''The planet is starting to change a bit from what it was two or three years ago,'' Blackwell says. "Back then, somebody would invest a dollar and turn around and get $10. Everybody wanted a very fast, huge return. Now that it's in much more of a deflationary mode, people are more interested in something which is designed to be more salable.''

Many artists thought the Internet would allow them to make end runs around the majors and cut out the middlemen of distributors and the media. After his revolt from Warner Bros. -- before the label let him out of his contract, he ran around with the word ''slave'' painted on his face -- Prince has tried to release his albums online, and seen his sales drop precipitously. But Washington musician Jenny Toomey, founder of the Future of Music Coalition, which helps independent artists and companies sort through emerging technology, says she is encouraged by how the powerful artists of the RAC are entering the debate.

''One of the main reasons we formed the coalition was we wanted to make sure that the companies that controlled the terrestrial world, the five majors and the broadcasters, wouldn't be allowed to determine what the new models looked like on the Web,'' Toomey says.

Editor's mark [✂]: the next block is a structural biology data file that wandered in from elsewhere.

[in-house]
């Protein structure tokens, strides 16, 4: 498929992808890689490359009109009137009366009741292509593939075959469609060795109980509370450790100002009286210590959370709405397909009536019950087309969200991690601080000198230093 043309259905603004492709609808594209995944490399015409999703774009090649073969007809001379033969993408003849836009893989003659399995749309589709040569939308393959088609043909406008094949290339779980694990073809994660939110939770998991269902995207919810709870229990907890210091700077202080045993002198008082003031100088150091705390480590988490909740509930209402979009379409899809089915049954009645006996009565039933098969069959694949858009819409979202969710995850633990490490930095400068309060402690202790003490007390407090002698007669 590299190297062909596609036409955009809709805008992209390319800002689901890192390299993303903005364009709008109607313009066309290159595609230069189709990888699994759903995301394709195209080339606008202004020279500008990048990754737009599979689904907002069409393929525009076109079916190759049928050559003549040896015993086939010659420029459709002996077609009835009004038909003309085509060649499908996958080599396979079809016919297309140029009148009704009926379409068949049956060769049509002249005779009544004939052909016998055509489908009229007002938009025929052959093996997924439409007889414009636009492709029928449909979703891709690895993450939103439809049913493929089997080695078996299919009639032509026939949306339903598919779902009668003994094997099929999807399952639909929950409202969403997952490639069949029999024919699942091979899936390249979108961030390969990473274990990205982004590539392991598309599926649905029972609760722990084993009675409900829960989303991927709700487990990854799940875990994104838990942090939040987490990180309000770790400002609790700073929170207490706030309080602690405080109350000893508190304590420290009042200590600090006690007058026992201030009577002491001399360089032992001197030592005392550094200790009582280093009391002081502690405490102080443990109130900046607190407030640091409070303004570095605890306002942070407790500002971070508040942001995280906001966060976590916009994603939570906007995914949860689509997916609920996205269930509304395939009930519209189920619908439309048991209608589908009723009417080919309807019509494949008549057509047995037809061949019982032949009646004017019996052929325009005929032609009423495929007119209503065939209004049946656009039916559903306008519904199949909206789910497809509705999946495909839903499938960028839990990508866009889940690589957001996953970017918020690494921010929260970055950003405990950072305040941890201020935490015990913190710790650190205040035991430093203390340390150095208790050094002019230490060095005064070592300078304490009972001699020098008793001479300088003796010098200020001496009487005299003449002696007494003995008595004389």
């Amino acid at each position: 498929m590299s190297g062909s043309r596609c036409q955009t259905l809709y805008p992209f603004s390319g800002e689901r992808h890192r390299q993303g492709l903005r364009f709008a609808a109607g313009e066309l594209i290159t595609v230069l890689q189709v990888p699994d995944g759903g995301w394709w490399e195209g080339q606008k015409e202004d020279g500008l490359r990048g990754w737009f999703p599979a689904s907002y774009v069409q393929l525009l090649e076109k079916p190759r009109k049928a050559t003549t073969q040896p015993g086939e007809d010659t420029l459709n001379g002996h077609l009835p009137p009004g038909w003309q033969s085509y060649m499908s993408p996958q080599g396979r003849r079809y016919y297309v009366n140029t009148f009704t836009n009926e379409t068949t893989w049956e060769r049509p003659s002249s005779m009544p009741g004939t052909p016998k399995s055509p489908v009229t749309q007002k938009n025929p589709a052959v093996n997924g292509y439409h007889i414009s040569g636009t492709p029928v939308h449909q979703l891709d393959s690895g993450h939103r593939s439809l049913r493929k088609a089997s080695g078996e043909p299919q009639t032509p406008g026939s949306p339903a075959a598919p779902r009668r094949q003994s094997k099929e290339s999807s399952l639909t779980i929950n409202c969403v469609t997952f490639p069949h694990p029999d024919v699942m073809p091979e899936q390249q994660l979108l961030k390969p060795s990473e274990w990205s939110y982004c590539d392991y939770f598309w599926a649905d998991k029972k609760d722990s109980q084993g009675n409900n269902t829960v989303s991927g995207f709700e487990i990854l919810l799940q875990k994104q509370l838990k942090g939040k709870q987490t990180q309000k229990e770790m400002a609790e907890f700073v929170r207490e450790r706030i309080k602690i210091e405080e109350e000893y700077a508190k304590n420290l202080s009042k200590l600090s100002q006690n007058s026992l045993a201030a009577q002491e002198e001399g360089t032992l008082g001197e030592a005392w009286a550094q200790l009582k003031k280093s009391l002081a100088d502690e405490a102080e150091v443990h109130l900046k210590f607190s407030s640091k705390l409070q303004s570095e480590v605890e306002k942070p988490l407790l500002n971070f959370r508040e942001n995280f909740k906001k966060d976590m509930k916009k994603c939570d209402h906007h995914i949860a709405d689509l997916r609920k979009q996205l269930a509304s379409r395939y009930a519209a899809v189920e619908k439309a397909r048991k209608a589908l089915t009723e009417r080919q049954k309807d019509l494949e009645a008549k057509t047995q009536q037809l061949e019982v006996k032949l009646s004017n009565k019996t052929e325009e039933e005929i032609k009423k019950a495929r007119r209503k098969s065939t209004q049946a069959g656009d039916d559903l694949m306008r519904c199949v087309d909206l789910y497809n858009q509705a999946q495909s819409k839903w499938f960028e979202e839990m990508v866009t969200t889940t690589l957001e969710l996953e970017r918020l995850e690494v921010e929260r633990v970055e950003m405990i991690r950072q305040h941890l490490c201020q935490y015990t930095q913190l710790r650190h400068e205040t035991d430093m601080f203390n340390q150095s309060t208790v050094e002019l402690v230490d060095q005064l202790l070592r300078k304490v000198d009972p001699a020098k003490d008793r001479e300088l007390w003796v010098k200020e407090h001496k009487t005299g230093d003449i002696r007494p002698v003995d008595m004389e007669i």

Big labels are flexing their muscles on the Web more and more, Toomey says. For example, proposed legislation would allow labels to collect royalties from Internet radio broadcasts -- something they don't get from conventional broadcasts.

''The majors have been leveraging their power and aggregated copyright to make sure laws are passed and precedents are set to make sure their business models are protected,'' she says.

BACK TO THE STAGE

Along with new technology, musicians may also find themselves relying on old skills. At South by Southwest, people on both sides of the debate emphasized the importance of musicians taking part in all aspects of their careers, from merchandising to performance. Which is why, after an era in which videos shaped the direction of pop, live music may be staging a comeback.

''Performing is your lifeboat,'' Buffett says.

"If you develop yourself as a good performer and make that contact with an audience, no matter what happens with the record business, you should [be OK.]''